BEREA, Ky. (LEX 18) — Sharyn Mitchell was only 16 at the time, but she remembers the March on Frankfort like it was yesterday.
"When I look at today, other than it's not raining, it was a day like today," Mitchell recalled in an interview with LEX 18 Monday. "It was 30 degrees, and it was cold."
She said the energy was electric. She was one of 10,000 people marching and singing in unison.
"The thing that I remember the most was when they started singing "We Shall Overcome," she remembered. "And it just came up from the ground. There were thousands of people and there was just a rumbling. It still gives me chills to think about it."
The march, led by Dr. Martin Luther King, Jr., was a peaceful demonstration. It was intended to lobby support for a bill that would desegregate public accommodations in Kentucky.
"It was tension," Mitchell said. "But it was excitement. You felt a sense of inclusion."
As Mitchell reflected on the cold March day, she also thought about what King would say about the state our country is in today.
"I think he would be proud that we can stand up for ourselves," she said. "That we're learning to do that. That we're not having to walk with our heads down or whatever. That we can be proud."
However, she underscored that there is more work to be done and that the peaceful protests from this past summer were a good place to start and to continue King's work.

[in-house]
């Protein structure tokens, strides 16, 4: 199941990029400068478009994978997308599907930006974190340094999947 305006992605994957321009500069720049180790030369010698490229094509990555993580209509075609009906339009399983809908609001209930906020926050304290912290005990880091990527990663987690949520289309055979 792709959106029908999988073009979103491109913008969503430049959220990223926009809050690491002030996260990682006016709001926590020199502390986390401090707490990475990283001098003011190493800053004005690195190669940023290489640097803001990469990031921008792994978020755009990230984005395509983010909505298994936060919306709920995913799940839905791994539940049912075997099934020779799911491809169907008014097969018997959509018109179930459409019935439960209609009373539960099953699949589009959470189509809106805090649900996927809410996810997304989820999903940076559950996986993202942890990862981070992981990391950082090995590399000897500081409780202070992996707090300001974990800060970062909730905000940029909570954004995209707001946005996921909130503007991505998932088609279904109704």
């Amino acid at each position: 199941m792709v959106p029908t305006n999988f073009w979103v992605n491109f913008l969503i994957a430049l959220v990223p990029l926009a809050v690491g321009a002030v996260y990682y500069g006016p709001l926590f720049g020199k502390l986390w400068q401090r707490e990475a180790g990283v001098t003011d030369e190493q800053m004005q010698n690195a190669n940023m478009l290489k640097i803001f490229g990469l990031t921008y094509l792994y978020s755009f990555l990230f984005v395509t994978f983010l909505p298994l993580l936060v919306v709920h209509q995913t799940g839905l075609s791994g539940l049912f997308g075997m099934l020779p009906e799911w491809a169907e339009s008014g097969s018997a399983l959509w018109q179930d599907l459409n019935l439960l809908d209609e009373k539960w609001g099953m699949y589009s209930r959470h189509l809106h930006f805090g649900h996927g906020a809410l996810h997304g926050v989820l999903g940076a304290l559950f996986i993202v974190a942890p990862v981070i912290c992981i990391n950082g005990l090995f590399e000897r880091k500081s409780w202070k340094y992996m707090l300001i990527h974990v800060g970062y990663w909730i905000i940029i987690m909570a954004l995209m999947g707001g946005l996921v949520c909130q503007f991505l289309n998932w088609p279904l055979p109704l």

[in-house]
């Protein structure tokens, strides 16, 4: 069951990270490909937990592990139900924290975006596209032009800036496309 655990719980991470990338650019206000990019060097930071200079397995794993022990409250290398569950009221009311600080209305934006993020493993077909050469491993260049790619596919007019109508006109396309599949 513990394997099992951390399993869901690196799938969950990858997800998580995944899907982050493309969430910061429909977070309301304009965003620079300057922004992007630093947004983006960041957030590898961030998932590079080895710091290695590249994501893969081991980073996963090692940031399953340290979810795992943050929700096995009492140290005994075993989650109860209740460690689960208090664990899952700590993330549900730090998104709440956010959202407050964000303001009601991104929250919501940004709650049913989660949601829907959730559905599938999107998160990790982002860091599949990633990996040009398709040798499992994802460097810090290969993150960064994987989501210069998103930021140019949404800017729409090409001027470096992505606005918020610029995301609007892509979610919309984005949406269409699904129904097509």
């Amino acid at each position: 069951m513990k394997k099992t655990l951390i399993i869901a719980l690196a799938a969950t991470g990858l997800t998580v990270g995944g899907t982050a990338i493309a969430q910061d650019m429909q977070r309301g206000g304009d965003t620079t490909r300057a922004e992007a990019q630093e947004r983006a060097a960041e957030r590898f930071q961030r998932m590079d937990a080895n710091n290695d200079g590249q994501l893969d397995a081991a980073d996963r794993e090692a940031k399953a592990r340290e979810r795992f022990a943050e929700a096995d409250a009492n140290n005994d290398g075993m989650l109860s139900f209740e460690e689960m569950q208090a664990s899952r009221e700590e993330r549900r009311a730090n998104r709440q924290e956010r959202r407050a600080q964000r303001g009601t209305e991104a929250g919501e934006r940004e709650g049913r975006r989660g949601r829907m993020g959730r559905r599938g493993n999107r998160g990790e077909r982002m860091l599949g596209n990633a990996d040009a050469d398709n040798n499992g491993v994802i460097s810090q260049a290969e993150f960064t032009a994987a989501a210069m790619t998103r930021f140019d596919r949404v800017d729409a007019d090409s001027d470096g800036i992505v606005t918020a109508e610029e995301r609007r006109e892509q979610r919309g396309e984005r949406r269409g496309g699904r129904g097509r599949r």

"I see that other people are beginning to understand what we've been going through for a long time, so that's heartening," she said.
She is hopeful that King's dream will fully morph into reality.
"It's going to be a good year," she hoped. "We don't know how it's going to end, but we know things are getting better."
The bill the marchers lobbied for, House Bill 197, did not pass. However, the Kentucky Civil Rights Act did pass in 1966.
According to the University of Kentucky Libraries Special Collections Research Center, Frank Stanley, Jr. led a hunger strike in the House gallery after the march to get legislators to pass the bill.
"It never made it out of committee, but the subsequent Civil Rights Act of 1966 was passed in large part to the influence garnered by the march and hunger strike," the research center's website said.